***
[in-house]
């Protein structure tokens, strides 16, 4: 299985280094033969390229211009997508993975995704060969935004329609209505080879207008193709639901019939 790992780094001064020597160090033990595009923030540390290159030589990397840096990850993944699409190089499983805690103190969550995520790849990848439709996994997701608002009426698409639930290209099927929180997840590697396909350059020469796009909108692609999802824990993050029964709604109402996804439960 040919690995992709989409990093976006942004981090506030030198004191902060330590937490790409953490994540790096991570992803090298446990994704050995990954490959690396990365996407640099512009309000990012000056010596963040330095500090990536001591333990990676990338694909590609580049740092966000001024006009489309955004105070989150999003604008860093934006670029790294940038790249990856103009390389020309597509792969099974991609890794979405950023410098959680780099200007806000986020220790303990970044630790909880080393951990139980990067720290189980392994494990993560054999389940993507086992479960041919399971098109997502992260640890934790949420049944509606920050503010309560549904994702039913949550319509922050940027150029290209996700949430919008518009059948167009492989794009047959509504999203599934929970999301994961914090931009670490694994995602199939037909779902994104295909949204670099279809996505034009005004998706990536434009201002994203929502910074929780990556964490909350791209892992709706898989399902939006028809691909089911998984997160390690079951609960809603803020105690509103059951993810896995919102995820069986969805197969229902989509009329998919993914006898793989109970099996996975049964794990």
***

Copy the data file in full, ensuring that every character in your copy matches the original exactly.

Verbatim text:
[in-house]
């Protein structure tokens, strides 16, 4: 299985280094033969390229211009997508993975995704060969935004329609209505080879207008193709639901019939 790992780094001064020597160090033990595009923030540390290159030589990397840096990850993944699409190089499983805690103190969550995520790849990848439709996994997701608002009426698409639930290209099927929180997840590697396909350059020469796009909108692609999802824990993050029964709604109402996804439960 040919690995992709989409990093976006942004981090506030030198004191902060330590937490790409953490994540790096991570992803090298446990994704050995990954490959690396990365996407640099512009309000990012000056010596963040330095500090990536001591333990990676990338694909590609580049740092966000001024006009489309955004105070989150999003604008860093934006670029790294940038790249990856103009390389020309597509792969099974991609890794979405950023410098959680780099200007806000986020220790303990970044630790909880080393951990139980990067720290189980392994494990993560054999389940993507086992479960041919399971098109997502992260640890934790949420049944509606920050503010309560549904994702039913949550319509922050940027150029290209996700949430919008518009059948167009492989794009047959509504999203599934929970999301994961914090931009670490694994995602199939037909779902994104295909949204670099279809996505034009005004998706990536434009201002994203929502910074929780990556964490909350791209892992709706898989399902939006028809691909089911998984997160390690079951609960809603803020105690509103059951993810896995919102995820069986969805197969229902989509009329998919993914006898793989109970099996996975049964794990």